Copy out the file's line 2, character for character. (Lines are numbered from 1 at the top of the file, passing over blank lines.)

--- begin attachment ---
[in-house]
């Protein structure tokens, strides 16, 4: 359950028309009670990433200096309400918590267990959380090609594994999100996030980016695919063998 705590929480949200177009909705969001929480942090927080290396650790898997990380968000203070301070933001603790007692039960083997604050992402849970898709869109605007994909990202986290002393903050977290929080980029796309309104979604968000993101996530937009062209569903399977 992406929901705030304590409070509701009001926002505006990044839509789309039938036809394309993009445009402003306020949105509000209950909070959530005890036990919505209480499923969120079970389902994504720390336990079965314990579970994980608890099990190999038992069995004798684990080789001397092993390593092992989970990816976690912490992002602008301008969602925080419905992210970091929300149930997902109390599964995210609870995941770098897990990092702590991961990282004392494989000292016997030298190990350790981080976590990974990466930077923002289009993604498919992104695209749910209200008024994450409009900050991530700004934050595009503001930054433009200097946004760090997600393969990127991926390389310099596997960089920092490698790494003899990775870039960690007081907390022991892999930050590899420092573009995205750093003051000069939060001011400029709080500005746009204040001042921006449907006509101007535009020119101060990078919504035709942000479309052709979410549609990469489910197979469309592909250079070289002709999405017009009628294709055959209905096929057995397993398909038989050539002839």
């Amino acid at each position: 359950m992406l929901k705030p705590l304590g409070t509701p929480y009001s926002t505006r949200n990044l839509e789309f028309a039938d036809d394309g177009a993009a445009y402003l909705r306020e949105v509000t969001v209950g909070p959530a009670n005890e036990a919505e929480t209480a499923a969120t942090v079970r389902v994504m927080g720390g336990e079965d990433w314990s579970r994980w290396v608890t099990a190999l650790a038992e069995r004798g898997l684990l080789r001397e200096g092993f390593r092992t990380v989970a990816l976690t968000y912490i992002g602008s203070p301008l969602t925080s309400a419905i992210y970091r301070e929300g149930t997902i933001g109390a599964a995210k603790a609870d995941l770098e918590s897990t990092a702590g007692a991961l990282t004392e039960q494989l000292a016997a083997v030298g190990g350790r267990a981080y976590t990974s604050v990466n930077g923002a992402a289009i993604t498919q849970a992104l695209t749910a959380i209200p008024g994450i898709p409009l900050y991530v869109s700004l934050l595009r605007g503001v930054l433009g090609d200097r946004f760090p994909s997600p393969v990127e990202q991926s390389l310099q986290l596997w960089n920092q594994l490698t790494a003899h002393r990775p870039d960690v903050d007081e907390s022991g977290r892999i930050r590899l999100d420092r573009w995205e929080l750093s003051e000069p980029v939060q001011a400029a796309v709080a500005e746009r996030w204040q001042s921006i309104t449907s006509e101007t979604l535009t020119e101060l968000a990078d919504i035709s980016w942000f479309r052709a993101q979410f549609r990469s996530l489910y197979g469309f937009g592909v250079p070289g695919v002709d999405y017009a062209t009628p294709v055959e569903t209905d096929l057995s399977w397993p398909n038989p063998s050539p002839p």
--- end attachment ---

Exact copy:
């Protein structure tokens, strides 16, 4: 359950028309009670990433200096309400918590267990959380090609594994999100996030980016695919063998 705590929480949200177009909705969001929480942090927080290396650790898997990380968000203070301070933001603790007692039960083997604050992402849970898709869109605007994909990202986290002393903050977290929080980029796309309104979604968000993101996530937009062209569903399977 992406929901705030304590409070509701009001926002505006990044839509789309039938036809394309993009445009402003306020949105509000209950909070959530005890036990919505209480499923969120079970389902994504720390336990079965314990579970994980608890099990190999038992069995004798684990080789001397092993390593092992989970990816976690912490992002602008301008969602925080419905992210970091929300149930997902109390599964995210609870995941770098897990990092702590991961990282004392494989000292016997030298190990350790981080976590990974990466930077923002289009993604498919992104695209749910209200008024994450409009900050991530700004934050595009503001930054433009200097946004760090997600393969990127991926390389310099596997960089920092490698790494003899990775870039960690007081907390022991892999930050590899420092573009995205750093003051000069939060001011400029709080500005746009204040001042921006449907006509101007535009020119101060990078919504035709942000479309052709979410549609990469489910197979469309592909250079070289002709999405017009009628294709055959209905096929057995397993398909038989050539002839």